In addition to all the built-in plugins by JetBrains, there are tons of other functionality and features available in the form of plugins. In fact, did you know that, as of writing this post, there are 1182 plugins available in our plugin repository? I’m sure there are even a few around the net that haven’t been published yet.
Plugins in the repository are categorized by functionality, although the easiest way to find something we’re looking for is to just search in free form text. For each entry we get information about the vendor, rating, number of downloads, etc.
Starting with this issue, we’re going to look at some different plugins that are available. We’ll be focusing on plugins that aren’t bundled and active out of the box. We’ll look at the forgotten ones!
Also, remember that the easiest way to install plugins (and search for them) is via IntelliJ IDEA (or sister IDEs) directly, under Plugins. You can browse the JetBrains plugin repository or add custom ones.
Metrics Reloaded is a neat plugin that provides us with a wealth of metrics about our project. From cyclomatic complexity to class cohesion, it really offers good insight into our project structure. The plugin itself is OSS and the source code is available on GitHub.
Once installed, it provides us with a menu option under Analyze|Calculate Metrics. Metrics can be run for an entire project, a specific module, uncommitted files, current file, or a even a custom scope, making it extremely flexible in terms of what it is we want to analyze. It even provides us with the ability to filter out our tests.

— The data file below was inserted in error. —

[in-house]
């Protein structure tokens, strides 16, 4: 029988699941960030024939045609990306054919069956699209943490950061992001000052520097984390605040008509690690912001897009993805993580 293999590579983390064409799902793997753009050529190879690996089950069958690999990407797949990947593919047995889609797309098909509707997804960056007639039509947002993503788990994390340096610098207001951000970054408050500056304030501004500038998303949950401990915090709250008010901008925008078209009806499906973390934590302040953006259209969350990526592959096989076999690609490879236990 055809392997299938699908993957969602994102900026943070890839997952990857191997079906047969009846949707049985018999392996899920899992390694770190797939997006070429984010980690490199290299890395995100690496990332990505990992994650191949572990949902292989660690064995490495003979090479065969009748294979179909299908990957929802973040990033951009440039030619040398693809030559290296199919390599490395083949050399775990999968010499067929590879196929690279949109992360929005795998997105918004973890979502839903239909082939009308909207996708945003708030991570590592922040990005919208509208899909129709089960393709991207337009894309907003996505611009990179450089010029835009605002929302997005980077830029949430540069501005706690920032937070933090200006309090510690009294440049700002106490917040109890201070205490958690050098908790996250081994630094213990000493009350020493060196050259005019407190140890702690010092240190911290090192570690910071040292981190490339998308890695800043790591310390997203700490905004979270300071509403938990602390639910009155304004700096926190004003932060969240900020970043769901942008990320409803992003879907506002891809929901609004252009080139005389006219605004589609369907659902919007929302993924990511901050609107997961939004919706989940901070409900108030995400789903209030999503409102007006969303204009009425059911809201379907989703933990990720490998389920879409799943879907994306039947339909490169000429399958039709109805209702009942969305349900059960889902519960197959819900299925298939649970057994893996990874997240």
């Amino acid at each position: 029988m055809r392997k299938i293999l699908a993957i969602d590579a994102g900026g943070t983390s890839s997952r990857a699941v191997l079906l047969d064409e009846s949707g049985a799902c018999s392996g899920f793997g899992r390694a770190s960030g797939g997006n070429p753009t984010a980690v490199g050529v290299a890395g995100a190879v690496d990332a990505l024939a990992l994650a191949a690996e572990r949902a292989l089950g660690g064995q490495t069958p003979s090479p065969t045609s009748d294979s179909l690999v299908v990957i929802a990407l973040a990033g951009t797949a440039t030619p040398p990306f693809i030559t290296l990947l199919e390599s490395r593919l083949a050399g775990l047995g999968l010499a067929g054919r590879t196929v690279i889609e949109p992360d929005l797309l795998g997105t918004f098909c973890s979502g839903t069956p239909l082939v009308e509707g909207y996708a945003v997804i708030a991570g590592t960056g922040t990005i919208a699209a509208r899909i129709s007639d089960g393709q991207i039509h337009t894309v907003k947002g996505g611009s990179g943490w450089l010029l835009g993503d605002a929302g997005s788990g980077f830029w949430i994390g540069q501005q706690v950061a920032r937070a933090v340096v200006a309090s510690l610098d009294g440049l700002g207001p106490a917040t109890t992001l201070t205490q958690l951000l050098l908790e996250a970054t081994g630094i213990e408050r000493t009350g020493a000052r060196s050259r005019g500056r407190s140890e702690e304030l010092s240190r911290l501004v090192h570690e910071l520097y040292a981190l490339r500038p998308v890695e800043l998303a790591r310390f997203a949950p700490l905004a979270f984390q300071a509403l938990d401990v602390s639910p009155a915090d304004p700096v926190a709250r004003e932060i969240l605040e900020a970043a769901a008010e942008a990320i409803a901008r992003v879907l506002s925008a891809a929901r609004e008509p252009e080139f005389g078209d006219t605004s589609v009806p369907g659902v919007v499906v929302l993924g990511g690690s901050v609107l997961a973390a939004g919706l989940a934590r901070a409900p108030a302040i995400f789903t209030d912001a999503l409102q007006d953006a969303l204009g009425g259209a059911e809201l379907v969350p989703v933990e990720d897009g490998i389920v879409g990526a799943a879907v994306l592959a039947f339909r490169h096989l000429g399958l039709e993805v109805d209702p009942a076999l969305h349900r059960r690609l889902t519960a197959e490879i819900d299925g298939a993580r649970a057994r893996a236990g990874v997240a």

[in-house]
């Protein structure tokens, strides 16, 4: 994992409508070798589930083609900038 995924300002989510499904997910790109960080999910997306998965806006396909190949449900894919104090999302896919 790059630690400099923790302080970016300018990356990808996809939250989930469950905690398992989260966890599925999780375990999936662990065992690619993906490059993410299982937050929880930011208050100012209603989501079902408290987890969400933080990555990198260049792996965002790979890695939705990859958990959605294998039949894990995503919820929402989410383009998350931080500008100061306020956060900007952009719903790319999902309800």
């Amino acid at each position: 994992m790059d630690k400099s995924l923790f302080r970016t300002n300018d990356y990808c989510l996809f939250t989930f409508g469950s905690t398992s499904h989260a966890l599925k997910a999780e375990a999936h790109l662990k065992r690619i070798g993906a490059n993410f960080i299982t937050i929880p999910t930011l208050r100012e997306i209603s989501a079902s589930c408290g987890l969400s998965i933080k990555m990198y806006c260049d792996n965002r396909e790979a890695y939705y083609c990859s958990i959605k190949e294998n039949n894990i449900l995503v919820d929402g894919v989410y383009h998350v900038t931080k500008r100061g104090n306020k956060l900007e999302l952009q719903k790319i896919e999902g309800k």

In terms of the actual types of metrics, we can calculate:
- Chidamber-Kemerer. Information on object coupling, inheritance depth, cohesion between methods (or thereof lack of), number of subclasses amongst other metrics introduced by Chidamber and Kemerer.
- Class count. Provides information on the number of total classes, product classes, i.e. those that are not part of tests, and classes that are part of the testing code.
- Dependency. Very detailed metrics on dependencies. It provides information about cyclic dependencies and transitive dependencies of classes, as well as dependents on each class.
- Complexity. Details of cyclomatic complexity, essential complexity, and extended cyclomatic dependencies of methods.
- JUnit Testing. Provide information on the number of JUnit test assertions and methods.
- Javadoc Coverage. Simple count of the number of lines of Javadoc.
- Lines of Code. Much like classes, it provides a total count of lines of code as well as production versus test code distribution.
- MOOD. The six metrics under the MOOD umbrella, including Method Hiding factor, Attribute Inheritance, Method Hiding, Method Inheritance, and Polymorphism factor.
- Martin Packaging. Refers to the series of metrics that Robert C. Martin a.k.a. Uncle Bob, mentions in his book Agile Software Development: Principles, Patterns and Practices. These metrics are mostly related to class and package coupling, providing information such as Afferent and Efferent couplings between classes, abstractness, instability and distance from main sequence. You can find more information about these metrics under Software package Metrics.
In addition to the built-in metrics, we can also define our own selection of metrics. By clicking the ellipsis next to the Metrics dropdown, we can access the Metric Profiles windows. This not only allows us to create custom metrics, but also to define the threshold values, which can then be used to only show values that pass a certain threshold. (By default, everything is shown although those passing threshold are marked in red.)
Here’s the output of running the Dependency metrics:
If we right-click the columns, we’re also offered the option to see a Distribution Diagram or a Histogram of the values, a pie chart (where applicable), as well as learn more about the actual metrics collected.
While the concept of metrics in software development is at times controversial, many of the statistics provided with this plugin are useful to the potential issues in the code, in an objective way.